Human Bankers Are Losing to Robots as Nordea Sets a New Standard

Something interesting happened in Swedish finance last quarter. The only big bank that managed to cut costs also happens to be behind one of the industry’s boldest plans to replace humans with automation.

Nordea Bank AB, whose Chief Executive Officer Casper von Koskull says his industry might only have half its current human workforce a decade from now, is cutting 6,000 of those jobs. Von Koskull says the adjustment is the only way to stay competitive in the future, with automation and robots taking over from people in everything from asset management to answering calls from retail clients.

While many in the finance industry have struggled to digest that message, the latest set of bank results in Sweden suggests that executives in one of the planet’s most technologically advanced corners are drawing inspiration from Nordea.

At SEB AB, CEO Johan Torgeby now says that “whatever can be automated will be automated.”

Standing Out

Nordea was the only Swedish bank to report a drop in second-quarter costs

Total costs, q/q developmentTotal costs, y/y development













Source: The banks’ financial reports

Nordea, which is the only global systemically important bank in the Nordic region, saw total costs drop 11 percent in the second quarter from a year earlier as staff numbers fell 8 percent to about 29,300. By comparison, Barclays Plc, which has roughly the same market value as Nordea, had almost 80,000 employees at the end of 2017, according to the latest figures. (To be sure, Barclays’s assets are more than twice as big as Nordea’s.)

Less Staff

Nordea employee numbers have dropped to the lowest level in five years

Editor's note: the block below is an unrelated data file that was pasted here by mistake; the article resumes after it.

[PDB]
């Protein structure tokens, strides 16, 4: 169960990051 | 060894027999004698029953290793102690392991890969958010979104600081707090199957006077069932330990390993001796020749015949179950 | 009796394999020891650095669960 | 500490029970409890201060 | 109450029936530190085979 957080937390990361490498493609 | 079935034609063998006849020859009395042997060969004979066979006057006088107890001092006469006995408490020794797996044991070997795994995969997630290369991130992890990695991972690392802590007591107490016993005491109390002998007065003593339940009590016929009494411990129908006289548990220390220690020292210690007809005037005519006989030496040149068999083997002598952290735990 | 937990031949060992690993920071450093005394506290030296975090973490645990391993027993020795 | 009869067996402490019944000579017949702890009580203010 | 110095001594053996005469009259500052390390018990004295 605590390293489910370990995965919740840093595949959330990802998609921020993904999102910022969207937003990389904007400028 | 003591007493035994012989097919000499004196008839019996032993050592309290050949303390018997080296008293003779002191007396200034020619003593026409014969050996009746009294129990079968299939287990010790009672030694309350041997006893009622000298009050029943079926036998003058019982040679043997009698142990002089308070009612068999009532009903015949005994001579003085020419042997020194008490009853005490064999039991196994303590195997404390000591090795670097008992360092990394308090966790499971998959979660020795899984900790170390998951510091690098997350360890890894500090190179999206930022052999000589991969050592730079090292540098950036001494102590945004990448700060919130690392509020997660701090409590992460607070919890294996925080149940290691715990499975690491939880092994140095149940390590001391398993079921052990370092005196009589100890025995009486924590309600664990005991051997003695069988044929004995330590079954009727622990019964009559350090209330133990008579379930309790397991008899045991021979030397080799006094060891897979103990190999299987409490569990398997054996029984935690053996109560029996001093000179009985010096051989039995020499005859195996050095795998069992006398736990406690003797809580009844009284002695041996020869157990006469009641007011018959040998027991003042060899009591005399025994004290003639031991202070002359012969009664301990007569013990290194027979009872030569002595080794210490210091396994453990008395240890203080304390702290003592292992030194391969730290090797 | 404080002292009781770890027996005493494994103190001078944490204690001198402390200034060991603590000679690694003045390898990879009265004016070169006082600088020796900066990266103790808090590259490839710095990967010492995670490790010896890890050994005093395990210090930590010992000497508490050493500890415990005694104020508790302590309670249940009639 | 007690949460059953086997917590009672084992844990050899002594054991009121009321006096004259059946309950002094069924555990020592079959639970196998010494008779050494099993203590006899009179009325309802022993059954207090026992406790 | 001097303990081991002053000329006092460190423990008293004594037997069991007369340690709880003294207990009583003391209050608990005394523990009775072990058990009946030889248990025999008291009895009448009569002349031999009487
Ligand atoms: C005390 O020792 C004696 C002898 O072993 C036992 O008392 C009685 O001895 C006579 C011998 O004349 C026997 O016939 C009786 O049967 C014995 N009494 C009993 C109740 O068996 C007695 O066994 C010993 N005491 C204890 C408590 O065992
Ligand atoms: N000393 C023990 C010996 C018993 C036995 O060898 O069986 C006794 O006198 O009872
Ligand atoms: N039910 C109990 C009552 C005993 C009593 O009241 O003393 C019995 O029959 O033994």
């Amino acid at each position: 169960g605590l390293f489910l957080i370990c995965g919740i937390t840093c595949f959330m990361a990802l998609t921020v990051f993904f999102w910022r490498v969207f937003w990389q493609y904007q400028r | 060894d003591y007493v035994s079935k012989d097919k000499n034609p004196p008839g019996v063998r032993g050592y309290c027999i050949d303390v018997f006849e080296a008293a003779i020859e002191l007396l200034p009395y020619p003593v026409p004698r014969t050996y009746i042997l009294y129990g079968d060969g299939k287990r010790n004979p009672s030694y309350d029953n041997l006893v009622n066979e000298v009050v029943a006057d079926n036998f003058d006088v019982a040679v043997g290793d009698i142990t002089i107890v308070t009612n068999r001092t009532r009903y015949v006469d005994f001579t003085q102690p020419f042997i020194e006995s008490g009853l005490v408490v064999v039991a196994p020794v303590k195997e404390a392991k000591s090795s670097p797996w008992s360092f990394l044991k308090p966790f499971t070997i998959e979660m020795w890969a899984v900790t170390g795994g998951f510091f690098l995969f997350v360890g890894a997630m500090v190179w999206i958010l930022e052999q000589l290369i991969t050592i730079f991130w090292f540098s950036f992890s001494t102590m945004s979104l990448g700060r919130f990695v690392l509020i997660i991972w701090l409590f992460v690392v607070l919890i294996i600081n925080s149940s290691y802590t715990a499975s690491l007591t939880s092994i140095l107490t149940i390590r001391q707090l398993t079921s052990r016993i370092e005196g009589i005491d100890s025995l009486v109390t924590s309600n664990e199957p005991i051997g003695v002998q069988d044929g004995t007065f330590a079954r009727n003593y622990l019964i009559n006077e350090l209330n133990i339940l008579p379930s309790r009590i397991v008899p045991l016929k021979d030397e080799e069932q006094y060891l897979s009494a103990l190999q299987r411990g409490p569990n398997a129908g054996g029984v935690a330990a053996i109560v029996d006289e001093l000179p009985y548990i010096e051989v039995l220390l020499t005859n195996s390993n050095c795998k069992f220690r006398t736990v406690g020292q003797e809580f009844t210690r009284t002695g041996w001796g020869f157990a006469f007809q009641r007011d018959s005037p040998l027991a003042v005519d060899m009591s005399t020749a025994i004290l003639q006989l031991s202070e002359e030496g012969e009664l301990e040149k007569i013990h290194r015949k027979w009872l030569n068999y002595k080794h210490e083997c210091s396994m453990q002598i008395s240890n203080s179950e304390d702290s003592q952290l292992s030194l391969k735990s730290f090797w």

Number of full-time equivalents






Nordea Reaps Reward of Strategy Upheaval After a Punishing Year

SEB, Svenska Handelsbanken AB and Swedbank AB all acknowledge that adding technology is key. But they have different ideas about the extent to which humans need to be replaced by robots and they’ve been far more restrained with job cuts than Nordea. Some banks have even gone on a hiring spree to add technology specialists and computer scientists.

Profit Boost

Nordea had the biggest profit growth among Swedish banks in second quarter

Operating profit, q/q growthOperating profit, y/y













Source: The banks’ financial reports

Note: SEB’s profit number excludes items affecting comparability

Nordea’s lower costs helped it deliver a 31 percent annual increase in operating profit last quarter, the best performance of Sweden’s four main banks. And after waiting roughly a year for Nordea’s digital plan to pay off, investors were rewarded when the bank’s earnings report triggered the best share-price performance since early February.

Other Swedish banks are now trying to automate more and to do so faster. SEB’s Torgeby says there’s no question that new technology is “impacting customer behaviors and disrupting banks’ existing business models.”

And a bank that had previously stood out for its reluctance to replace branches with automation appears also to be adjusting its approach. Handelsbanken CEO Anders Bouvin now says going more digital will make the bank’s operations more efficient, and he wants management to push through “strategic initiatives for business development and efficiency improvement.”

Handelsbanken plans to unveil more details after the third quarter. Swedish media have reported that the bank’s automation plans may put about 2,000 employees out of work, though Bouvin has so far said he doesn’t want to fire people.

At Swedbank, CEO Birgitte Bonnesen has been looking for ways to automate more services since she took the helm in 2016. The bank, which for almost two years has had a separate digital unit, has also focused on automating mortgage applications.

Cutting Alone

Nordea is the only major Swedish bank that has instigated any big jobcuts

2Q 20172Q 2018

















* -8%

Source: The banks’ financial reports

But to date, the only Swedish bank to have seen its headcount go down in any significant way is Nordea. There were about 2,500 fewer people working there at the end of the second quarter than there were a year earlier. Meanwhile, staff numbers at the other three banks were largely unchanged.

Von Koskull says it’s not just finance that has to go through this adjustment.

“We all need to understand that our industry, and many other industries and society, is going through a tremendous change,” he said in an interview earlier this month. And that’s something that “we need to be prepared for.”


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